Let’s look at some repertoire. Here are some examples of how the CMP planning process, especially the “intentionalizing” of affective outcomes, has influenced my teaching and has created an environment with high levels of both student engagement and achievement. I will briefly indicate how I taught them more comprehensively, to address the standards, or to be more middle-school friendly.
Sahara Crossing – Richard Meyer, Alfred Publishing, Grade 1
This piece greatly engages the imagination with imagery of camels and desert. Upper strings “low 1,” and cello back-extended 1 become the Teeny Tiny Test to preview technique in key of F.
Adirondack Sleighride – Richard Stephan, Kjos, Grade 2
Even though their Bbs were securely established with a piece like Sahara Crossing, my students had difficulty playing in tune on this – our first foray into the key of F. Rather than giving up, or accepting questionable intonation which persisted despite all the warm-ups in the book, I decided I needed to build ramps or scaffolding to the key of F specific to this piece. By inputting the main theme into a music publishing program, I had all students learn the tune in unison in the key of D to cement it in their ears. And then I kept transposing the tune, taking away a sharp every few days until they could play it in tune in D, G, C, and F. Then, and only then, would I put the piece in their folders.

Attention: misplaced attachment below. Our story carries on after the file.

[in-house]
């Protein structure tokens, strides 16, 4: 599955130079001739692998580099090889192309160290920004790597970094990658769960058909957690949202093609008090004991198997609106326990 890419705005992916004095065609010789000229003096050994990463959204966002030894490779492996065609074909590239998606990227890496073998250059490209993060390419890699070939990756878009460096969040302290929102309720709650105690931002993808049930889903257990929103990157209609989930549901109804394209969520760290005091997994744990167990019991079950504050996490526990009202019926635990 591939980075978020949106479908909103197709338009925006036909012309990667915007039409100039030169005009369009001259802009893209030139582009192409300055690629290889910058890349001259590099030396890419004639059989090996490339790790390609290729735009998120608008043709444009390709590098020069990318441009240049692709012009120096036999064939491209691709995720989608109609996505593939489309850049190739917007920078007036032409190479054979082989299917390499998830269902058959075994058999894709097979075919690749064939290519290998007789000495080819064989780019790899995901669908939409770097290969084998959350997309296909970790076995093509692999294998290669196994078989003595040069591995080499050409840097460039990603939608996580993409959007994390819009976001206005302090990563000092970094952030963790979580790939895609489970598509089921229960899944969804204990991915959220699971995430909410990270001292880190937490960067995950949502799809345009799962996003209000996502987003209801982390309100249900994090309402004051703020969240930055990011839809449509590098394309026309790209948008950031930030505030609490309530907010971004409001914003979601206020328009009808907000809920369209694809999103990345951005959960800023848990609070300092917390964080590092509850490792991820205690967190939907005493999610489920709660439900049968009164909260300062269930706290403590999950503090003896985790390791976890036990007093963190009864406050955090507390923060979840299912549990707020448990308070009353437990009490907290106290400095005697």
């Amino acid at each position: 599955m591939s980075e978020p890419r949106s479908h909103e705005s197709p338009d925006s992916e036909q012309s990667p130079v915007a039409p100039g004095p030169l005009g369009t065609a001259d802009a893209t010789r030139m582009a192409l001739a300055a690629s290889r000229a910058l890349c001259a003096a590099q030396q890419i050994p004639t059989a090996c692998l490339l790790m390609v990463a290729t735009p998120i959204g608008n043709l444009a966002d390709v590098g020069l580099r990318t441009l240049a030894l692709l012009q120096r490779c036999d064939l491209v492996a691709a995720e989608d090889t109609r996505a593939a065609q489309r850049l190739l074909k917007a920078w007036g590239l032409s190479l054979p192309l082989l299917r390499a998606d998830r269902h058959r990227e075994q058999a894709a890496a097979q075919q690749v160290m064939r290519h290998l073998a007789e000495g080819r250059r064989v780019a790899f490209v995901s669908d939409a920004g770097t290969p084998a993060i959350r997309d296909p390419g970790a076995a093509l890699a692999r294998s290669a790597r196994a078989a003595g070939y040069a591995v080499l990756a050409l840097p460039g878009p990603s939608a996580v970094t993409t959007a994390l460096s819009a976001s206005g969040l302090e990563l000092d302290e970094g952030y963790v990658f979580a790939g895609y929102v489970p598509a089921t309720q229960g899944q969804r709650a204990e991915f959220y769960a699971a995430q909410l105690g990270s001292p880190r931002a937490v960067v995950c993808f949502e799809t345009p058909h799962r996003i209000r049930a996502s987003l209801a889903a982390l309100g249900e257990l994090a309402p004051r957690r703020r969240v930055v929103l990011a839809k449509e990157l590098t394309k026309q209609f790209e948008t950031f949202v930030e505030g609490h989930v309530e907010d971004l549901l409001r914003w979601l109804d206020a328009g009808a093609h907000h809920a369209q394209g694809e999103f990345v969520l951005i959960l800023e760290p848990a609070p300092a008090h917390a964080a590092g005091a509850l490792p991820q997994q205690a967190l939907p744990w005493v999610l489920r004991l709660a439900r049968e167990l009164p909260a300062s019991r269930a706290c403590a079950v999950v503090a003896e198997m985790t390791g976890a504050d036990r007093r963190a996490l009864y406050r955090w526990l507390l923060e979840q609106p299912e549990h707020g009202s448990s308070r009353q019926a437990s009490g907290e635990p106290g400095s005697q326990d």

Las Mariposas Exoticas (Exotic Butterflies) – Doug Spata, Alfred Publishing, Grade 2
Thanks to Linda Calhan in Ashland Wisconsin, this lesson plan includes using regular printer paper to cut out big butterflies (one per sheet) and have the students decorate them with markers and glitter glue. We then attach a pipe cleaner to the butterfly and then to the tip of the bow. This is incredibly effective during the pizzicato moments—lots of fluttering butterflies! If you cut out the butterflies from a template before class you can do this with very little class time.
Soon I Will Be Done – arr. Gruselle, FJH Music, Grade 2
When we direct our students to do something, we have to ask ourselves why should they care? Why would it matter to them if they follow the dynamics and articulations? If they understand why, they will be more likely to comply and ultimately will play the piece more expressively and musically.